Nicaragua's telecommunications system, like the rest of
infrastructure, is outdated and suffers from lack of
The backbone of the telecommunications system is the
American Microwave System (CAMS), a 960-channel
system that extends from Mexico to Panama. Low-capacity
radiorelay and wire lines branch off the CAMS to provide
smaller towns. In 1993 there were approximately 60,000
telephones, only 1.5 per 100 inhabitants. Although the
telephones increased by about 10 percent per year during
1970s, that increased number did not begin to meet demand.
telephones have been installed since 1979.
When the CAMS was installed in the 1970s, planners
that all international telecommunications would travel
CAMS to satellite ground stations in Guatemala and Panama.
However, planners of the system failed to take political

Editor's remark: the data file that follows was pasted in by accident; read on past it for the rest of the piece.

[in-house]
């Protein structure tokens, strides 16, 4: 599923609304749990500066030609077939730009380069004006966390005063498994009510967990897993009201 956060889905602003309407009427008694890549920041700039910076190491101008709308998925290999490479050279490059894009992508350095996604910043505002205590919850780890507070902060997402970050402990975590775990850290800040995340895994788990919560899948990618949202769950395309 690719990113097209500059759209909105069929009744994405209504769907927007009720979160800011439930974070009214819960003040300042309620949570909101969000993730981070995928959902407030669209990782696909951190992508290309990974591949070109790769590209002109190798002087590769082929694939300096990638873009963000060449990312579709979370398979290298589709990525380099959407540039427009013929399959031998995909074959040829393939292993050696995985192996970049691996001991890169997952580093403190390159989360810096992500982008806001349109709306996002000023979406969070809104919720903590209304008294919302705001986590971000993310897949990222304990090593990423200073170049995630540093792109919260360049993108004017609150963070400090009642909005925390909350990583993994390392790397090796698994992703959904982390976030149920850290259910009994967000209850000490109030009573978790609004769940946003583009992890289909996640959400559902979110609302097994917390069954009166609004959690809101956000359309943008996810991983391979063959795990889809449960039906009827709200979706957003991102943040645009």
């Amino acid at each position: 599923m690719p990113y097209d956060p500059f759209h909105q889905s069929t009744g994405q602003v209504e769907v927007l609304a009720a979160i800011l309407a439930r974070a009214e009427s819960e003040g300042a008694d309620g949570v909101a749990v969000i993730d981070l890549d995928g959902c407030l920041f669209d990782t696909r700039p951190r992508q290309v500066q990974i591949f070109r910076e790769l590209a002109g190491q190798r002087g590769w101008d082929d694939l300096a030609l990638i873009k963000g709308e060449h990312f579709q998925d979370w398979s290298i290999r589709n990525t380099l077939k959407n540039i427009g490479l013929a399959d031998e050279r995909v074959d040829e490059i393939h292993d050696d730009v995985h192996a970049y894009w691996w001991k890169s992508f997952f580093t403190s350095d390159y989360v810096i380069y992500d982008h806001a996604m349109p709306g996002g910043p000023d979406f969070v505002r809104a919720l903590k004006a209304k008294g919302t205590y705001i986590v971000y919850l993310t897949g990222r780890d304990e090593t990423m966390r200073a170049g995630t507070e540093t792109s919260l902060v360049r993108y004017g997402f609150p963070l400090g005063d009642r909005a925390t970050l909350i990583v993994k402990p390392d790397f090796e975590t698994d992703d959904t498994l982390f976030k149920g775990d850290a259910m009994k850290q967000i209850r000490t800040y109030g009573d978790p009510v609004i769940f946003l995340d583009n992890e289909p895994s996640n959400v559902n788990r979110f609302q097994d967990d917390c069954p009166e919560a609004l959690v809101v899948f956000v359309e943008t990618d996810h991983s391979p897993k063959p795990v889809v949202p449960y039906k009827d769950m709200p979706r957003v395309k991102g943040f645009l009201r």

realities into account. Whenever disputes arose among the
countries of Central America, a common tactic was for one
government to shut down the CAMS "for maintenance,"
isolating the other four countries on the isthmus from the
outside world. Each country in Central America then built
satellite ground station in the 1980s to assure continuous
communications. In 1993 Nicaragua had two satellite ground
stations, one operating with the International
Satellite Corporation's (Intelsat) Atlantic Ocean
the other a part of the former Soviet Union's Intersputnik
Radio broadcast services reach all parts of the country
include forty-five mostly privately owned amplitude
(AM) medium-wave stations and three AM shortwave stations
broadcasts to remote areas in the Caribbean lowlands.
also has eleven frequency modulation (FM) radio stations.
towns have television stations. In 1993 there were
880,000 radio receivers and 210,000 television sets.
Data as of December 1993